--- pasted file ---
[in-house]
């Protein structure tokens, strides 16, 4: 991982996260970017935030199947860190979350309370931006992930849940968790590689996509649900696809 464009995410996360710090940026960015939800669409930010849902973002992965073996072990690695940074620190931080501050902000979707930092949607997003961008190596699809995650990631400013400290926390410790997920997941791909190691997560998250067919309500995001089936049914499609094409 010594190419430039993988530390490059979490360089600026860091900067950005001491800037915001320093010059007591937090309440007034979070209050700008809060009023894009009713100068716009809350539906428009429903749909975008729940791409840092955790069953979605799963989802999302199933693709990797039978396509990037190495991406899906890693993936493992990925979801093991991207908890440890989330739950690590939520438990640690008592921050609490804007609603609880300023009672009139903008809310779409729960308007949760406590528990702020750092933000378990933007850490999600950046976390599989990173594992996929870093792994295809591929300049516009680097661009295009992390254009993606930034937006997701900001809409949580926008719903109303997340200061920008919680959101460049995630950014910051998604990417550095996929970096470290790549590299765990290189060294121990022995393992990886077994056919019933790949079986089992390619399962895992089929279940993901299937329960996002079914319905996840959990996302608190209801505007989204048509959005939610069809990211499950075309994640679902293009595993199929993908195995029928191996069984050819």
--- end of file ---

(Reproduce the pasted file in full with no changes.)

[in-house]
């Protein structure tokens, strides 16, 4: 991982996260970017935030199947860190979350309370931006992930849940968790590689996509649900696809 464009995410996360710090940026960015939800669409930010849902973002992965073996072990690695940074620190931080501050902000979707930092949607997003961008190596699809995650990631400013400290926390410790997920997941791909190691997560998250067919309500995001089936049914499609094409 010594190419430039993988530390490059979490360089600026860091900067950005001491800037915001320093010059007591937090309440007034979070209050700008809060009023894009009713100068716009809350539906428009429903749909975008729940791409840092955790069953979605799963989802999302199933693709990797039978396509990037190495991406899906890693993936493992990925979801093991991207908890440890989330739950690590939520438990640690008592921050609490804007609603609880300023009672009139903008809310779409729960308007949760406590528990702020750092933000378990933007850490999600950046976390599989990173594992996929870093792994295809591929300049516009680097661009295009992390254009993606930034937006997701900001809409949580926008719903109303997340200061920008919680959101460049995630950014910051998604990417550095996929970096470290790549590299765990290189060294121990022995393992990886077994056919019933790949079986089992390619399962895992089929279940993901299937329960996002079914319905996840959990996302608190209801505007989204048509959005939610069809990211499950075309994640679902293009595993199929993908195995029928191996069984050819």